HomeNewsCampus ActivityDoes leaning a language change your brain?
Does leaning a language change your brain?
Most people have the experience of leaning a foreign language, but do you know that language learning may change the structure of the brain? The Aim for the Top University Project held a series speeches on “words, culture and civilization” and invited Li Ping, the professor of Psychology, Linguistics, and Information Science & Technology to deliver a speech. Professor Li discussed the activation of the brain from the angle of language learning.
On his speech of “Neuroplasticity and Learning: Brain Changes from second language experiences”, Professor Li firstly pointed out the interaction between neuroscience, language and even culture. He said something about infants learning a language and the brains of adults are already structured compared to infants, so it’s harder for adults to learn a second language.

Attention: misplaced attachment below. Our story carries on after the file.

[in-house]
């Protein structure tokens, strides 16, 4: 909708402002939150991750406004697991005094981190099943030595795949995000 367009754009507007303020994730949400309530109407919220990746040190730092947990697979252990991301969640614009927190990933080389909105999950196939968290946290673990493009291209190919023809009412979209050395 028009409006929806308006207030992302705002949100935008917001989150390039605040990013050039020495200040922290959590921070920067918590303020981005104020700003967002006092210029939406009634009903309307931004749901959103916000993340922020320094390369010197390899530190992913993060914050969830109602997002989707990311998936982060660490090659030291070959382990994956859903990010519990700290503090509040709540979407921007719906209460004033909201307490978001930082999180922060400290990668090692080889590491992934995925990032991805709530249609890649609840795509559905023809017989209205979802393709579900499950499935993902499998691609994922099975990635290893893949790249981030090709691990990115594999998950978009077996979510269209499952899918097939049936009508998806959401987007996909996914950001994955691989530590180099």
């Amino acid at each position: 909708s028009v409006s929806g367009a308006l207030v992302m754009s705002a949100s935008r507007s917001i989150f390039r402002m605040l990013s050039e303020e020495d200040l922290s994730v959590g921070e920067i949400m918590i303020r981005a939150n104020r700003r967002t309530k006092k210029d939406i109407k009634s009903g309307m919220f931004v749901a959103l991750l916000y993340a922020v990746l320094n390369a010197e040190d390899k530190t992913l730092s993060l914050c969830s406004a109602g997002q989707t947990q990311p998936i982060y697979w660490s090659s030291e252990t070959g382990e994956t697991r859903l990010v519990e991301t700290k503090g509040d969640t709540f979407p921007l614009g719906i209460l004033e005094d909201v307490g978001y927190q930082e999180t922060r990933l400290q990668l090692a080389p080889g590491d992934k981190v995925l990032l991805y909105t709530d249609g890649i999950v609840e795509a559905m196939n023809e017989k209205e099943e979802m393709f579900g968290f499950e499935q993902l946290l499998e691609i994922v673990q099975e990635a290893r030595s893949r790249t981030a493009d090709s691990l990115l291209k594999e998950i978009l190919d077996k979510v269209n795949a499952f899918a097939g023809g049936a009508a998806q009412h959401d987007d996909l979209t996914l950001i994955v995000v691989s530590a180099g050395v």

He also talked about his research of observing the activity of brain by magnetic resonance imaging scanning. The distribution of protein in the brains of participants changed before and after they learn a language. The research suggests that learning a language does affect brains and different parts of the brain reacts differently.
Is people who learn a second language smarter? Professor Li shared a Canadian research that bilingual speakers shows Alzheimer’s symptoms 4 to 5 years later than those who speaks one language. This study has risen a huge debate. Li said that there’s no proof that leaning a second language prevents Alzheimer’s disease, but by observing the MRI images, he found that those who speaks only one language rely more and more on their frontal lobe so the parietal lobe and the inferior parietal lobule are less used. Hence, it’s referred that through language learning, the brain can be activated.
Professor Li demonstrated the virtual leaning platform developed by the University of Pennsylvania and The Aim for the Top University Project. The user can enter a virtual space and tape whatever they see, the pronunciation of the thing they tap will be played, which is an interesting way to learn. He concluded that through the study, the change of the brain differs person by person according to how they learn. Better learning method can be developed.